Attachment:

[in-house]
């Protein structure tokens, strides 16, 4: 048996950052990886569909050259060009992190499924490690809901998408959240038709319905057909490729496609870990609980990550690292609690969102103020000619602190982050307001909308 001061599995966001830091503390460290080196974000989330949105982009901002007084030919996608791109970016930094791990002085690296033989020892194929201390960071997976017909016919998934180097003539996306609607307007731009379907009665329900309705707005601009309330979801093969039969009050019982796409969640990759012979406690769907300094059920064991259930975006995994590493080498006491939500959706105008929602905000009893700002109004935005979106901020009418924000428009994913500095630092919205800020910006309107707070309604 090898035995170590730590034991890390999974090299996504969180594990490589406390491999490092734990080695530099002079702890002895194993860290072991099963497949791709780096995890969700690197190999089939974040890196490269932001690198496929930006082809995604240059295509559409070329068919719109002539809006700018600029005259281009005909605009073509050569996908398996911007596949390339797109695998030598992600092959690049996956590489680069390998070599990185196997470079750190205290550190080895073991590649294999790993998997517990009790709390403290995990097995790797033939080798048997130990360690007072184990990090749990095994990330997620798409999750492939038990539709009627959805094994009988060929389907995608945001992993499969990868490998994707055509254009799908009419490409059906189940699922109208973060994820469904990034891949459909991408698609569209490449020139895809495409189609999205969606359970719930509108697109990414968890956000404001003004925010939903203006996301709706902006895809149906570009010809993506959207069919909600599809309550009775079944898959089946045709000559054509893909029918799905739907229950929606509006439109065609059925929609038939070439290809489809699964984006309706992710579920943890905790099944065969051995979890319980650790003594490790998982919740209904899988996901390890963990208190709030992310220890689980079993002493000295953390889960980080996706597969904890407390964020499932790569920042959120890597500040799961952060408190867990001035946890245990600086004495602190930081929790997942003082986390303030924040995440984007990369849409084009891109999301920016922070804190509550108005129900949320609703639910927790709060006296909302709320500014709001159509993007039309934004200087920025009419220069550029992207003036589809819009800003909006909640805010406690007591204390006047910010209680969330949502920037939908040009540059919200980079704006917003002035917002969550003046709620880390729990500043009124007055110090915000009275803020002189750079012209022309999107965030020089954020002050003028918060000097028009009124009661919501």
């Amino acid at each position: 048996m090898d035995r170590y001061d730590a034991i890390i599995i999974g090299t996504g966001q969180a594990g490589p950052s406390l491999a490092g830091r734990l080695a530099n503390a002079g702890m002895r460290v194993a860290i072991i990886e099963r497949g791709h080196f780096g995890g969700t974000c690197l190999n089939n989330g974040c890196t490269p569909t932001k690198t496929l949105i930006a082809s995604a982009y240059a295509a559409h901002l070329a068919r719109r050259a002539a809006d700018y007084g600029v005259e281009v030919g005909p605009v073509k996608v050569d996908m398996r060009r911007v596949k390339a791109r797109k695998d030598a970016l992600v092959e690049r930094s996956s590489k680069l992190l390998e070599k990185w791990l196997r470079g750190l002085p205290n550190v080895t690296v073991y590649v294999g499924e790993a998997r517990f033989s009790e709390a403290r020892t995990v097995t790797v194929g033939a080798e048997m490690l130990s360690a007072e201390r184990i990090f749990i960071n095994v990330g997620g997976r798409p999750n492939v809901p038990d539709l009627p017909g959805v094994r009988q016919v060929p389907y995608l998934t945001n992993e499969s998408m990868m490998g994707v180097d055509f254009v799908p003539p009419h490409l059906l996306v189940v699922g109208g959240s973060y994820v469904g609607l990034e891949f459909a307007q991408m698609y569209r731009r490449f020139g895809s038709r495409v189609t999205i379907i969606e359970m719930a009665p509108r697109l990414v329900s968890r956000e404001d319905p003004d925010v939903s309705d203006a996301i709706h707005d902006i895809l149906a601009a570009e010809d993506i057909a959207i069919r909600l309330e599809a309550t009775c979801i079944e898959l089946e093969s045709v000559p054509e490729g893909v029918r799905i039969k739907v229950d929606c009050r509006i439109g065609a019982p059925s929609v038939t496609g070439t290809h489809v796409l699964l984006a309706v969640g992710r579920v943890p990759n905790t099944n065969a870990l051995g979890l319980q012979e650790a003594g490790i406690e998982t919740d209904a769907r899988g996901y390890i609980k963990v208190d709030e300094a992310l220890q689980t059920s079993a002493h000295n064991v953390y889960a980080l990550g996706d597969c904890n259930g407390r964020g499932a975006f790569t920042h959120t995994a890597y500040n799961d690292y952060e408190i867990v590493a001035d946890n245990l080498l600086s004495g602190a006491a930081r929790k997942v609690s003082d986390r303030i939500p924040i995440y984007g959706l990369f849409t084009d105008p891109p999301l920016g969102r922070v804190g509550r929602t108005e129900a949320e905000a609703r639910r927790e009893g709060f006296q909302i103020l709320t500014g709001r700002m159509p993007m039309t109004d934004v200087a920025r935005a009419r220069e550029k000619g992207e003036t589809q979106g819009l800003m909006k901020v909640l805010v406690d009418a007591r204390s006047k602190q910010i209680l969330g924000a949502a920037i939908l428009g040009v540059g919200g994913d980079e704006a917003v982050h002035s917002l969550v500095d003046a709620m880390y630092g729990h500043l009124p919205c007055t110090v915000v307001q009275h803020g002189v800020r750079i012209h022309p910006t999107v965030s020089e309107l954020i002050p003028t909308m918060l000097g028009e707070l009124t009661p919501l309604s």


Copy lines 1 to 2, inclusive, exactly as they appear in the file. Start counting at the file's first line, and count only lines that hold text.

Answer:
[in-house]
């Protein structure tokens, strides 16, 4: 048996950052990886569909050259060009992190499924490690809901998408959240038709319905057909490729496609870990609980990550690292609690969102103020000619602190982050307001909308 001061599995966001830091503390460290080196974000989330949105982009901002007084030919996608791109970016930094791990002085690296033989020892194929201390960071997976017909016919998934180097003539996306609607307007731009379907009665329900309705707005601009309330979801093969039969009050019982796409969640990759012979406690769907300094059920064991259930975006995994590493080498006491939500959706105008929602905000009893700002109004935005979106901020009418924000428009994913500095630092919205800020910006309107707070309604 090898035995170590730590034991890390999974090299996504969180594990490589406390491999490092734990080695530099002079702890002895194993860290072991099963497949791709780096995890969700690197190999089939974040890196490269932001690198496929930006082809995604240059295509559409070329068919719109002539809006700018600029005259281009005909605009073509050569996908398996911007596949390339797109695998030598992600092959690049996956590489680069390998070599990185196997470079750190205290550190080895073991590649294999790993998997517990009790709390403290995990097995790797033939080798048997130990360690007072184990990090749990095994990330997620798409999750492939038990539709009627959805094994009988060929389907995608945001992993499969990868490998994707055509254009799908009419490409059906189940699922109208973060994820469904990034891949459909991408698609569209490449020139895809495409189609999205969606359970719930509108697109990414968890956000404001003004925010939903203006996301709706902006895809149906570009010809993506959207069919909600599809309550009775079944898959089946045709000559054509893909029918799905739907229950929606509006439109065609059925929609038939070439290809489809699964984006309706992710579920943890905790099944065969051995979890319980650790003594490790998982919740209904899988996901390890963990208190709030992310220890689980079993002493000295953390889960980080996706597969904890407390964020499932790569920042959120890597500040799961952060408190867990001035946890245990600086004495602190930081929790997942003082986390303030924040995440984007990369849409084009891109999301920016922070804190509550108005129900949320609703639910927790709060006296909302709320500014709001159509993007039309934004200087920025009419220069550029992207003036589809819009800003909006909640805010406690007591204390006047910010209680969330949502920037939908040009540059919200980079704006917003002035917002969550003046709620880390729990500043009124007055110090915000009275803020002189750079012209022309999107965030020089954020002050003028918060000097028009009124009661919501």